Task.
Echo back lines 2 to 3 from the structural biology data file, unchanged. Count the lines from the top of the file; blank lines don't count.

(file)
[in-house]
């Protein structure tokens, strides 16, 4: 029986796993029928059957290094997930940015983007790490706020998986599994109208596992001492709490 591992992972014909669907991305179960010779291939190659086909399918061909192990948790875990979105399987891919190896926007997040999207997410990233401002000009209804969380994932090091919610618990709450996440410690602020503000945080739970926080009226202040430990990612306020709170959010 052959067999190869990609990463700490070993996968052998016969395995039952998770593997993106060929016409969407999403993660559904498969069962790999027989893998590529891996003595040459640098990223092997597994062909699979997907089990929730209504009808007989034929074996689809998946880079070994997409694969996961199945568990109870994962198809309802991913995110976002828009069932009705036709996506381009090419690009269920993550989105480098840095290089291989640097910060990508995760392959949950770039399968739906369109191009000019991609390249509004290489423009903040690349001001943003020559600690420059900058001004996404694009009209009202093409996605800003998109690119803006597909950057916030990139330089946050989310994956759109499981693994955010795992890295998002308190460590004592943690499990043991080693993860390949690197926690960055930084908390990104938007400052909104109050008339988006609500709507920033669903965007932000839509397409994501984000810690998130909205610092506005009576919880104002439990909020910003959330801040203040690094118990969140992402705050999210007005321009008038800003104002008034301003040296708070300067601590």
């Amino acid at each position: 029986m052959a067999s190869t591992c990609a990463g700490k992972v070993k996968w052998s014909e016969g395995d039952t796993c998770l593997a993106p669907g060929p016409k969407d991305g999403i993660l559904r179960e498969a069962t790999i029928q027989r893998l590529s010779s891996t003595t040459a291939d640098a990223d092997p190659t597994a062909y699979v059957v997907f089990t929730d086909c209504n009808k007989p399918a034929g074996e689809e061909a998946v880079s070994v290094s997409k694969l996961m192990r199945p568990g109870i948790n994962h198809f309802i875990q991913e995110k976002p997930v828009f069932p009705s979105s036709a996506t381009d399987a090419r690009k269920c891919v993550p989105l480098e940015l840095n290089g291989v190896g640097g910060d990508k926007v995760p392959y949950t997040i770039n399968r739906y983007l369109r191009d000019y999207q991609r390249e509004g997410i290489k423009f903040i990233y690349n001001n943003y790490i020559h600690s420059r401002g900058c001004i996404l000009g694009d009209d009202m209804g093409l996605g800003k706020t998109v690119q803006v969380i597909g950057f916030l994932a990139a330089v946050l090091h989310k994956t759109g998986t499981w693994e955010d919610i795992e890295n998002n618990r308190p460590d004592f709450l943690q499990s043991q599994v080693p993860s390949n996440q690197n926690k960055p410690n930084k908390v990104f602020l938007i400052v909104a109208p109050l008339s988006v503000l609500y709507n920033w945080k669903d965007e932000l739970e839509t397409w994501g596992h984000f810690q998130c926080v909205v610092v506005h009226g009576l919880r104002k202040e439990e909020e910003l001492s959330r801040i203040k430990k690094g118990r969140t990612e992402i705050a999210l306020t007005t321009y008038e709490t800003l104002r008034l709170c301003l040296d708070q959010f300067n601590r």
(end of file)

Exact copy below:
């Protein structure tokens, strides 16, 4: 029986796993029928059957290094997930940015983007790490706020998986599994109208596992001492709490 591992992972014909669907991305179960010779291939190659086909399918061909192990948790875990979105399987891919190896926007997040999207997410990233401002000009209804969380994932090091919610618990709450996440410690602020503000945080739970926080009226202040430990990612306020709170959010 052959067999190869990609990463700490070993996968052998016969395995039952998770593997993106060929016409969407999403993660559904498969069962790999027989893998590529891996003595040459640098990223092997597994062909699979997907089990929730209504009808007989034929074996689809998946880079070994997409694969996961199945568990109870994962198809309802991913995110976002828009069932009705036709996506381009090419690009269920993550989105480098840095290089291989640097910060990508995760392959949950770039399968739906369109191009000019991609390249509004290489423009903040690349001001943003020559600690420059900058001004996404694009009209009202093409996605800003998109690119803006597909950057916030990139330089946050989310994956759109499981693994955010795992890295998002308190460590004592943690499990043991080693993860390949690197926690960055930084908390990104938007400052909104109050008339988006609500709507920033669903965007932000839509397409994501984000810690998130909205610092506005009576919880104002439990909020910003959330801040203040690094118990969140992402705050999210007005321009008038800003104002008034301003040296708070300067601590």
């Amino acid at each position: 029986m052959a067999s190869t591992c990609a990463g700490k992972v070993k996968w052998s014909e016969g395995d039952t796993c998770l593997a993106p669907g060929p016409k969407d991305g999403i993660l559904r179960e498969a069962t790999i029928q027989r893998l590529s010779s891996t003595t040459a291939d640098a990223d092997p190659t597994a062909y699979v059957v997907f089990t929730d086909c209504n009808k007989p399918a034929g074996e689809e061909a998946v880079s070994v290094s997409k694969l996961m192990r199945p568990g109870i948790n994962h198809f309802i875990q991913e995110k976002p997930v828009f069932p009705s979105s036709a996506t381009d399987a090419r690009k269920c891919v993550p989105l480098e940015l840095n290089g291989v190896g640097g910060d990508k926007v995760p392959y949950t997040i770039n399968r739906y983007l369109r191009d000019y999207q991609r390249e509004g997410i290489k423009f903040i990233y690349n001001n943003y790490i020559h600690s420059r401002g900058c001004i996404l000009g694009d009209d009202m209804g093409l996605g800003k706020t998109v690119q803006v969380i597909g950057f916030l994932a990139a330089v946050l090091h989310k994956t759109g998986t499981w693994e955010d919610i795992e890295n998002n618990r308190p460590d004592f709450l943690q499990s043991q599994v080693p993860s390949n996440q690197n926690k960055p410690n930084k908390v990104f602020l938007i400052v909104a109208p109050l008339s988006v503000l609500y709507n920033w945080k669903d965007e932000l739970e839509t397409w994501g596992h984000f810690q998130c926080v909205v610092v506005h009226g009576l919880r104002k202040e439990e909020e910003l001492s959330r801040i203040k430990k690094g118990r969140t990612e992402i705050a999210l306020t007005t321009y008038e709490t800003l104002r008034l709170c301003l040296d708070q959010f300067n601590r």